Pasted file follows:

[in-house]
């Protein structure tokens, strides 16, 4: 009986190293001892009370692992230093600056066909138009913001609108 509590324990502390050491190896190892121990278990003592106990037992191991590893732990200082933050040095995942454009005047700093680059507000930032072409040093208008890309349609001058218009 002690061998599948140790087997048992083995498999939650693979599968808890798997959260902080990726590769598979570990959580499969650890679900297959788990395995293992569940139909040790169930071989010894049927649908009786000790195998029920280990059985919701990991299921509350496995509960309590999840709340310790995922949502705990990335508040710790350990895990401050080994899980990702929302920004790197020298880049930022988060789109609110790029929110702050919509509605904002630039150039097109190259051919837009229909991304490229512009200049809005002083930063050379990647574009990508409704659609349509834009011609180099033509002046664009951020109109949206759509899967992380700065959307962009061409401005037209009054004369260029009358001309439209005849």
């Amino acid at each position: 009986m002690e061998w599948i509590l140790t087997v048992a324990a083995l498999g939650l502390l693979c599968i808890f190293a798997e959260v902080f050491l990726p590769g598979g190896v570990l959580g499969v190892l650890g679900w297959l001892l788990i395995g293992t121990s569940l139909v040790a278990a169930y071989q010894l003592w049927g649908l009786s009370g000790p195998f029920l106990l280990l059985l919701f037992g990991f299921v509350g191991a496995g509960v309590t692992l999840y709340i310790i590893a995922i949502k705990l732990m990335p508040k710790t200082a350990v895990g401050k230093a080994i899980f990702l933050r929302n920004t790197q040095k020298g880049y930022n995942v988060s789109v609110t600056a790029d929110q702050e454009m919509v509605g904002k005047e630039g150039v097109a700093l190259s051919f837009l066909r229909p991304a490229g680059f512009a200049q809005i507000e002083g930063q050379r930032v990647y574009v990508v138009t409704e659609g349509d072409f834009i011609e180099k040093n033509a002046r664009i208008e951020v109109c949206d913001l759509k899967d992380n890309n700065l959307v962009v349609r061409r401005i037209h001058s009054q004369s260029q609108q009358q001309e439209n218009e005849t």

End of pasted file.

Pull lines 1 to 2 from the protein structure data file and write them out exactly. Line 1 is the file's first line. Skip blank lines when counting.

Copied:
[in-house]
């Protein structure tokens, strides 16, 4: 009986190293001892009370692992230093600056066909138009913001609108 509590324990502390050491190896190892121990278990003592106990037992191991590893732990200082933050040095995942454009005047700093680059507000930032072409040093208008890309349609001058218009 002690061998599948140790087997048992083995498999939650693979599968808890798997959260902080990726590769598979570990959580499969650890679900297959788990395995293992569940139909040790169930071989010894049927649908009786000790195998029920280990059985919701990991299921509350496995509960309590999840709340310790995922949502705990990335508040710790350990895990401050080994899980990702929302920004790197020298880049930022988060789109609110790029929110702050919509509605904002630039150039097109190259051919837009229909991304490229512009200049809005002083930063050379990647574009990508409704659609349509834009011609180099033509002046664009951020109109949206759509899967992380700065959307962009061409401005037209009054004369260029009358001309439209005849």